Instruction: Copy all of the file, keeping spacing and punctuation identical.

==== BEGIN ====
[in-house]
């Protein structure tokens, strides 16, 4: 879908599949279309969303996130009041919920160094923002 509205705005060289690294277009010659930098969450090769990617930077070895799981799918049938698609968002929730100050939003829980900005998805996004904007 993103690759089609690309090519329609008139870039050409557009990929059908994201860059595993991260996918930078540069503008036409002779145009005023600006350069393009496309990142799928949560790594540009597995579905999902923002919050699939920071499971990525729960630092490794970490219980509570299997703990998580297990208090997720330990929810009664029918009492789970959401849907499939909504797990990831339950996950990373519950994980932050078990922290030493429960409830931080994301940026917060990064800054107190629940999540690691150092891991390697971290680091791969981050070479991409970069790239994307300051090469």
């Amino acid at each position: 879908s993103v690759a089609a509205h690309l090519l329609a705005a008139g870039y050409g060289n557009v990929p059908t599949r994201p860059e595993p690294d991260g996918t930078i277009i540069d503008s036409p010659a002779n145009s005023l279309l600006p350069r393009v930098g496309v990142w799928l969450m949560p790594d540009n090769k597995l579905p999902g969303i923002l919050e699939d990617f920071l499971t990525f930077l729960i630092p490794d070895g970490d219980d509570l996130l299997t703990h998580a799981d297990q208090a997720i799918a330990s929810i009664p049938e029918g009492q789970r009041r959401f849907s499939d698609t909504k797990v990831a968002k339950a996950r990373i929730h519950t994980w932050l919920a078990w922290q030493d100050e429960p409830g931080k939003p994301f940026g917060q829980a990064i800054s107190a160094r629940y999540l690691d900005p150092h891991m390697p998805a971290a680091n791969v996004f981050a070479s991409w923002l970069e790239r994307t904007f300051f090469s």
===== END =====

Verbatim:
[in-house]
């Protein structure tokens, strides 16, 4: 879908599949279309969303996130009041919920160094923002 509205705005060289690294277009010659930098969450090769990617930077070895799981799918049938698609968002929730100050939003829980900005998805996004904007 993103690759089609690309090519329609008139870039050409557009990929059908994201860059595993991260996918930078540069503008036409002779145009005023600006350069393009496309990142799928949560790594540009597995579905999902923002919050699939920071499971990525729960630092490794970490219980509570299997703990998580297990208090997720330990929810009664029918009492789970959401849907499939909504797990990831339950996950990373519950994980932050078990922290030493429960409830931080994301940026917060990064800054107190629940999540690691150092891991390697971290680091791969981050070479991409970069790239994307300051090469």
């Amino acid at each position: 879908s993103v690759a089609a509205h690309l090519l329609a705005a008139g870039y050409g060289n557009v990929p059908t599949r994201p860059e595993p690294d991260g996918t930078i277009i540069d503008s036409p010659a002779n145009s005023l279309l600006p350069r393009v930098g496309v990142w799928l969450m949560p790594d540009n090769k597995l579905p999902g969303i923002l919050e699939d990617f920071l499971t990525f930077l729960i630092p490794d070895g970490d219980d509570l996130l299997t703990h998580a799981d297990q208090a997720i799918a330990s929810i009664p049938e029918g009492q789970r009041r959401f849907s499939d698609t909504k797990v990831a968002k339950a996950r990373i929730h519950t994980w932050l919920a078990w922290q030493d100050e429960p409830g931080k939003p994301f940026g917060q829980a990064i800054s107190a160094r629940y999540l690691d900005p150092h891991m390697p998805a971290a680091n791969v996004f981050a070479s991409w923002l970069e790239r994307t904007f300051f090469s």